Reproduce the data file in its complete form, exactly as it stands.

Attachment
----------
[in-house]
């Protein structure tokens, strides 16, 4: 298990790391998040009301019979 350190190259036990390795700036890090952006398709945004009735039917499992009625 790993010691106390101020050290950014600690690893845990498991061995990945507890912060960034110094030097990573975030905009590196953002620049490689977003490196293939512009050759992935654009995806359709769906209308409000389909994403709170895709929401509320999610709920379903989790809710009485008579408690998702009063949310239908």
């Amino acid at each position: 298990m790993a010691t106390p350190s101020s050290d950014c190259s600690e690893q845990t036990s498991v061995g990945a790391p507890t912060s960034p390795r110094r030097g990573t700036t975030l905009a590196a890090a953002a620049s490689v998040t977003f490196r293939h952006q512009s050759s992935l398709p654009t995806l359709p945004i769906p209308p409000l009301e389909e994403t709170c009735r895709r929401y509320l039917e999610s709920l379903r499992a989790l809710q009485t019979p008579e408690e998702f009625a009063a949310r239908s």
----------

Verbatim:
[in-house]
């Protein structure tokens, strides 16, 4: 298990790391998040009301019979 350190190259036990390795700036890090952006398709945004009735039917499992009625 790993010691106390101020050290950014600690690893845990498991061995990945507890912060960034110094030097990573975030905009590196953002620049490689977003490196293939512009050759992935654009995806359709769906209308409000389909994403709170895709929401509320999610709920379903989790809710009485008579408690998702009063949310239908």
């Amino acid at each position: 298990m790993a010691t106390p350190s101020s050290d950014c190259s600690e690893q845990t036990s498991v061995g990945a790391p507890t912060s960034p390795r110094r030097g990573t700036t975030l905009a590196a890090a953002a620049s490689v998040t977003f490196r293939h952006q512009s050759s992935l398709p654009t995806l359709p945004i769906p209308p409000l009301e389909e994403t709170c009735r895709r929401y509320l039917e999610s709920l379903r499992a989790l809710q009485t019979p008579e408690e998702f009625a009063a949310r239908s």